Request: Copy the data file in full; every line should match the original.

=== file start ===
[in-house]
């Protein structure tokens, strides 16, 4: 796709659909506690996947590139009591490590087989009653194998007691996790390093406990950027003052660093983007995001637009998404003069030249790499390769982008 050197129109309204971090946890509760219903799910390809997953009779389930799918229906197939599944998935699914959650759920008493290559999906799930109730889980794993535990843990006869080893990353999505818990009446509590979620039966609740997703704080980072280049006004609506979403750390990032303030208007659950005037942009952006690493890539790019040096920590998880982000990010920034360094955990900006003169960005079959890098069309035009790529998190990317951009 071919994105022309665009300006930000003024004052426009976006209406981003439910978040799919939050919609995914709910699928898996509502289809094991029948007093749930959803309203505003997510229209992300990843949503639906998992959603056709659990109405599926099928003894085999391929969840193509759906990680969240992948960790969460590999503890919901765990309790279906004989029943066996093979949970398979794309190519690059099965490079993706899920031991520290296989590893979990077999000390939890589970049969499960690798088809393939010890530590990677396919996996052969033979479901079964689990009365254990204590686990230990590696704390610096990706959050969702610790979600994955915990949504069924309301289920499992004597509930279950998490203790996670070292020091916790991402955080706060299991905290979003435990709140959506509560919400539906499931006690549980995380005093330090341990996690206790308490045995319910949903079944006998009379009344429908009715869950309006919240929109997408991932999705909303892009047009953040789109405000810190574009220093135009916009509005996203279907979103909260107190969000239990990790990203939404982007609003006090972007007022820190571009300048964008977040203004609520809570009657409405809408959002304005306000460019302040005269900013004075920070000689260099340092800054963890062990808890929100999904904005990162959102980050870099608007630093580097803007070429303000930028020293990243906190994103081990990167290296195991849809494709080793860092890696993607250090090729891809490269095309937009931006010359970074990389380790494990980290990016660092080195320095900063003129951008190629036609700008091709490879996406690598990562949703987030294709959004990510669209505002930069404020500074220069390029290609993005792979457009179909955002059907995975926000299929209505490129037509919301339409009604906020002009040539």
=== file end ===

[in-house]
């Protein structure tokens, strides 16, 4: 796709659909506690996947590139009591490590087989009653194998007691996790390093406990950027003052660093983007995001637009998404003069030249790499390769982008 050197129109309204971090946890509760219903799910390809997953009779389930799918229906197939599944998935699914959650759920008493290559999906799930109730889980794993535990843990006869080893990353999505818990009446509590979620039966609740997703704080980072280049006004609506979403750390990032303030208007659950005037942009952006690493890539790019040096920590998880982000990010920034360094955990900006003169960005079959890098069309035009790529998190990317951009 071919994105022309665009300006930000003024004052426009976006209406981003439910978040799919939050919609995914709910699928898996509502289809094991029948007093749930959803309203505003997510229209992300990843949503639906998992959603056709659990109405599926099928003894085999391929969840193509759906990680969240992948960790969460590999503890919901765990309790279906004989029943066996093979949970398979794309190519690059099965490079993706899920031991520290296989590893979990077999000390939890589970049969499960690798088809393939010890530590990677396919996996052969033979479901079964689990009365254990204590686990230990590696704390610096990706959050969702610790979600994955915990949504069924309301289920499992004597509930279950998490203790996670070292020091916790991402955080706060299991905290979003435990709140959506509560919400539906499931006690549980995380005093330090341990996690206790308490045995319910949903079944006998009379009344429908009715869950309006919240929109997408991932999705909303892009047009953040789109405000810190574009220093135009916009509005996203279907979103909260107190969000239990990790990203939404982007609003006090972007007022820190571009300048964008977040203004609520809570009657409405809408959002304005306000460019302040005269900013004075920070000689260099340092800054963890062990808890929100999904904005990162959102980050870099608007630093580097803007070429303000930028020293990243906190994103081990990167290296195991849809494709080793860092890696993607250090090729891809490269095309937009931006010359970074990389380790494990980290990016660092080195320095900063003129951008190629036609700008091709490879996406690598990562949703987030294709959004990510669209505002930069404020500074220069390029290609993005792979457009179909955002059907995975926000299929209505490129037509919301339409009604906020002009040539």